HAVE we seen a person fail who has thoroughly followed
our path. Those who do not recover are people who cannot
or will not completely give themselves to this simple
program, usually men and women who are constitutionally
incapable of being honest with themselves. There are such
unfortunates. They are not at fault; they seem to have
been born that way. They are naturally incapable of grasping
and developing a manner of living which demands rigorous
honesty. Their chances are less than average. There are
those, too, who suffer from grave emotional and mental
disorders, but many of them do recover if they have the
capacity to be honest.
Our stories disclose
in a general way what we used to be like, what happened,
and what we are like now. If you have decided you want
what we have and are willing to go to any length to get
it--then you are ready to take certain steps.
At some of these we
balked. We thought we could find an easier, softer way.
But we could not. With all the earnestness at our command,
we beg of you to be fearless and thorough from the very
start. Some of us have tried to hold on to our old ideas
and the result was nil until we let go absolutely.
Remember that we deal
with alcohol--cunning, baf-
powerful! Without help it is too much for us. But there
is One who has all power--that One is God. May you find
Half measures availed
us nothing. We stood at the turning point. we asked His
protection and care with complete abandon.
Here are the steps we took, which are suggested as a program
We admitted we were powerless over alcohol- that our
lives had become unmanageable.
Came to believe that a Power greater than our-selves
could restore us to sanity.
Made a decision to turn our will and our lives over
to the care of God as we understood Him.
Made a searching and fearless moral inventory of ourselves.
Admitted to God, to ourselves, and to another human
being the exact nature of our wrongs.
Were entirely ready to have God remove all these defects
Humbly asked Him to remove our shortcomings.
Made a list of all persons we had harmed, and became
willing to make amends to them all.
Made direct amends to such people wherever possible,
except when to do so would injure them or others.
Continued to take personal inventory and when we were
wrong promptly admitted it.
Sought through prayer and meditation to improve our
conscious contact with God as we understood Him,
praying only for knowledge of His will for us and the
power to carry that out.
Having had a spiritual awakening as the result of these
steps, we tried to carry this message to alcoholics,
and to practice these principles in all our affairs.
of us exclaimed, “What an order! I can’t go through with
it.” Do not be discouraged. No one among us has been able
to maintain anything like perfect adherence to these principles.
We are not saints. The point is, that we are willing to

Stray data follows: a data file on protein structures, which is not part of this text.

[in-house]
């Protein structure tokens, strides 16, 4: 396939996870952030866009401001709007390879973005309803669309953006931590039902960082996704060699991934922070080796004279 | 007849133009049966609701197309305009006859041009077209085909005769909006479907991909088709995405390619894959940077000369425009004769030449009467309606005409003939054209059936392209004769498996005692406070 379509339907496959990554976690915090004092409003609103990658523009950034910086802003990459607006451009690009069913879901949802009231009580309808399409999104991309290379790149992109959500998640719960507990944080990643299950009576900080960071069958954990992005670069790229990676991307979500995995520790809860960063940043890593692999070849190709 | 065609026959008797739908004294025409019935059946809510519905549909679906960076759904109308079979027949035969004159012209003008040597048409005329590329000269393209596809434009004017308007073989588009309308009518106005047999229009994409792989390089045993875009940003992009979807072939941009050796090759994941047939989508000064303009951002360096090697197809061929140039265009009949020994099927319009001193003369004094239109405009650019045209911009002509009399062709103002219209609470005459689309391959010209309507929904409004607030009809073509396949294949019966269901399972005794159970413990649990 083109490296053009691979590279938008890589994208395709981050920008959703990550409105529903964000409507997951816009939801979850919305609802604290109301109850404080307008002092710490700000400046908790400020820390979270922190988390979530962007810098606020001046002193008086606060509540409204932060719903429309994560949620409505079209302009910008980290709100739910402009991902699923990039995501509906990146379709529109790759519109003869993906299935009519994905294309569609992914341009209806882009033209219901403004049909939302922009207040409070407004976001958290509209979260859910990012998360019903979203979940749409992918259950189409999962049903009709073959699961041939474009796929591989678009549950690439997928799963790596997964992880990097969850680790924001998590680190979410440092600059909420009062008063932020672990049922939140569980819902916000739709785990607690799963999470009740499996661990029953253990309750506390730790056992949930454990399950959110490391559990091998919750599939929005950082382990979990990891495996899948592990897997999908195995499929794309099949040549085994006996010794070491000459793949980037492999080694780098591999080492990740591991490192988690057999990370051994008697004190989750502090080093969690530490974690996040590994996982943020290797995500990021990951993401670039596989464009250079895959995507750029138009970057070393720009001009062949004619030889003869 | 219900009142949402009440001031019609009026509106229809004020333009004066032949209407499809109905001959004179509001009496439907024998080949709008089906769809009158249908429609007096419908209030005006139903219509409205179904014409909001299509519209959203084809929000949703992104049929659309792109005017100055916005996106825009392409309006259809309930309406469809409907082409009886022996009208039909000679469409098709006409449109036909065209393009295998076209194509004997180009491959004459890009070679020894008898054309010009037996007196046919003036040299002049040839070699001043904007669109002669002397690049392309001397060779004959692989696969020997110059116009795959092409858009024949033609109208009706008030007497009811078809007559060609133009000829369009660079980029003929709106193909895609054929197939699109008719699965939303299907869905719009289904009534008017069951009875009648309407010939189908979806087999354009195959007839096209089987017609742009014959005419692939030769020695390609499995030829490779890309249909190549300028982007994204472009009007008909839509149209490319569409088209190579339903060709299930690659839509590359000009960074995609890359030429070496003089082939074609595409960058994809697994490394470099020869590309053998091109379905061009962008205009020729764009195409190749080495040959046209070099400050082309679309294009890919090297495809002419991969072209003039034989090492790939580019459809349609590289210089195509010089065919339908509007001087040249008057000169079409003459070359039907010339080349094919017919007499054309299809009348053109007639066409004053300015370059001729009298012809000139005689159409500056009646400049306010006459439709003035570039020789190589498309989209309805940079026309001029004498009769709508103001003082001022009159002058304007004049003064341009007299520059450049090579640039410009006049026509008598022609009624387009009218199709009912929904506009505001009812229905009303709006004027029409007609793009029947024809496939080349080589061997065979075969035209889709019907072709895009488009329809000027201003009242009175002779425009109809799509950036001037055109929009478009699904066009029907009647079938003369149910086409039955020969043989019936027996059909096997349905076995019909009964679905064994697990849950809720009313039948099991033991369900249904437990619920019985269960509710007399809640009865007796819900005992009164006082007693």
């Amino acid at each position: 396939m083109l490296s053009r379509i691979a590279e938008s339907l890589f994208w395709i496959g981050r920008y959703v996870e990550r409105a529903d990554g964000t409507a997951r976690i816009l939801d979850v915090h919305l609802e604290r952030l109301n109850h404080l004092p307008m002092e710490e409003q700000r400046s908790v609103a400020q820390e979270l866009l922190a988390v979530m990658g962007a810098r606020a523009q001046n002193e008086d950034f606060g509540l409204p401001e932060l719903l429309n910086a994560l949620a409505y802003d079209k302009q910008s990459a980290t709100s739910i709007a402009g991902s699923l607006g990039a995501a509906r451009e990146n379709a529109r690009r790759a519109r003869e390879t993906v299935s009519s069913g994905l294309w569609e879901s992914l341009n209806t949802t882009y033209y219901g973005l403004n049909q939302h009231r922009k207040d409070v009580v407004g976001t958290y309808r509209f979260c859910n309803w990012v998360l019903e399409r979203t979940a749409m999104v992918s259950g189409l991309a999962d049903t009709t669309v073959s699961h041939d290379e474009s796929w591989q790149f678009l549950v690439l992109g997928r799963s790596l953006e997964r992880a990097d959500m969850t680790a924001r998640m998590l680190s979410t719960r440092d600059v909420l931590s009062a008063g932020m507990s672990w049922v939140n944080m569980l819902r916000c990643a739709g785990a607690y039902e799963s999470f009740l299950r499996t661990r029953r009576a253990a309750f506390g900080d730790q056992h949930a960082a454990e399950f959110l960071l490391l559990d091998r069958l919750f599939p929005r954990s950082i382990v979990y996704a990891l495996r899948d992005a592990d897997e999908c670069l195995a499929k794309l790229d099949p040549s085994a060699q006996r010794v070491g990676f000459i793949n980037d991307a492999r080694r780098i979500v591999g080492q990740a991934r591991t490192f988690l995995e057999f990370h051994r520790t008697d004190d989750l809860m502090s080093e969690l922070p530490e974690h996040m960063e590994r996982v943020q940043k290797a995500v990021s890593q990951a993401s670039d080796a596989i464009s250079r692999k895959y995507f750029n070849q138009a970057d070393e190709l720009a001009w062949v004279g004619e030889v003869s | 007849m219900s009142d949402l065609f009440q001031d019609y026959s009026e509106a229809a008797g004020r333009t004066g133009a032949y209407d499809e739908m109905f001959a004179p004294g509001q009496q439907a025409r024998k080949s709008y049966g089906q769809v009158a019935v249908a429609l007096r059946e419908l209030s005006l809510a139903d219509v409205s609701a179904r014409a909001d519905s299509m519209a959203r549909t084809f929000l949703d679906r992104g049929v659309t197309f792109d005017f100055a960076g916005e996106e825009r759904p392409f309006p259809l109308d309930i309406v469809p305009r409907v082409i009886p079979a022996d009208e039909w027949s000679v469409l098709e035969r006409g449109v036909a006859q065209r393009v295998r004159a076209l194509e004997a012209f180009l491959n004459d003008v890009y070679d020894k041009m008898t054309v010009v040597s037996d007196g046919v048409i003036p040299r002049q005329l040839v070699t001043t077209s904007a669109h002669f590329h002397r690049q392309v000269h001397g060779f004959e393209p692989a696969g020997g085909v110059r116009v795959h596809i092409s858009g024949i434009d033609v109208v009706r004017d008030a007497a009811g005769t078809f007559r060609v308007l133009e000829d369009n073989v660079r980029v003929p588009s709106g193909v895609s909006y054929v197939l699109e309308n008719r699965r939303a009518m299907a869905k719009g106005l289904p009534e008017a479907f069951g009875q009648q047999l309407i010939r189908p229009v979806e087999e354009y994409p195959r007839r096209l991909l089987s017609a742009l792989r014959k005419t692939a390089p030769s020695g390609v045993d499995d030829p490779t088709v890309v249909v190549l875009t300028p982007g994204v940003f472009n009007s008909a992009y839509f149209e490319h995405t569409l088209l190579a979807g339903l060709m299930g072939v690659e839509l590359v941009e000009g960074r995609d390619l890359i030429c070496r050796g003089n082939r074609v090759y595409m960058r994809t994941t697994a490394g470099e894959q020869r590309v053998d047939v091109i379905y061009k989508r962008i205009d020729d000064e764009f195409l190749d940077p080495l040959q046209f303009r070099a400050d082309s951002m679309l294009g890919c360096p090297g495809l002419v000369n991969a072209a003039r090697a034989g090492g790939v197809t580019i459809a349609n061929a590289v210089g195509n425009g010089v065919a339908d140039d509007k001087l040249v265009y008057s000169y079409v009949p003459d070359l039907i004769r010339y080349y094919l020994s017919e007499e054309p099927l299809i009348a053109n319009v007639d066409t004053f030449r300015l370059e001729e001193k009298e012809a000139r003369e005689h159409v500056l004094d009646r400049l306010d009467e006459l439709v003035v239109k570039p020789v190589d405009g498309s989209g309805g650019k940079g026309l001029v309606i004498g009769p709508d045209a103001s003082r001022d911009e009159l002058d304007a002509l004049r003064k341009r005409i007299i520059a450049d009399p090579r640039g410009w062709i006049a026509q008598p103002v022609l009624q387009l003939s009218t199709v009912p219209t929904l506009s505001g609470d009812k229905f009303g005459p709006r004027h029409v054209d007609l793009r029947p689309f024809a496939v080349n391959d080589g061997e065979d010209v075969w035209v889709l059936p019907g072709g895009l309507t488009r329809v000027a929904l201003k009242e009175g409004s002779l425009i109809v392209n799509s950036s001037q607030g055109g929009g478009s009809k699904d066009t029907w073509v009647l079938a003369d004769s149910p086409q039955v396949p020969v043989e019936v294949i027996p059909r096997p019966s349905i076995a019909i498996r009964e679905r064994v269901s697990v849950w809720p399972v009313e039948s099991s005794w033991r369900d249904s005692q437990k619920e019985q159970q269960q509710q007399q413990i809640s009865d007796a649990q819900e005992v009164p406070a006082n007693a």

grow along spiritual lines. The principles we have set
down are guides to progress. We claim spiritual progress
rather than spiritual perfection.
Our description of
the alcoholic, the chapter to the agnostic, and our personal
adventure before and after make clear three pertinent
That we were alcoholic and could not manage our own lives.
That probably no human power could have relieved our alcoholism.
That God could and would if He were sought.
convinced, we were at step three, which is that
we decided to turn our will and our life over to God as
we understood Him. Just what do we mean by that, and just
what do we do?
The first requirement
is that we be convinced that any life run on self-will
can hardly be a success. On that basis we are almost always
in collision with something or somebody, even though our
motives are good. Most people try to live by self-propulsion.
Each person is like an actor who wants to run the whole
show; is forever trying to arrange the lights, the ballet,
the scenery and the rest of the players in his own way.
arrangements would only stay put, if only people would
do as he wished, the show would be great. Everybody,
including himself, would be pleased. Life would be wonderful.
In trying to make these arrangements our actor may sometimes
be quite virtuous. He may be kind, considerate, patient,
generous; even modest and self-sacrificing. On the other
hand, he may be mean, egotistical, selfish and dishonest.
But, as with most humans, he is more likely to have
What usually happens?
The show doesn’t come off very well. He begins to think
life doesn't treat him right. He decides to exert himself
more. He becomes, on the next occasion, still more demanding
or gracious, as the case may be. Still the play does
not suit him. Admitting he may be somewhat at fault,
he is sure that other people are more to blame. He becomes
angry, indignant, self-pitying. What is his basic trouble?
Is he not really a self-seeker even when trying to be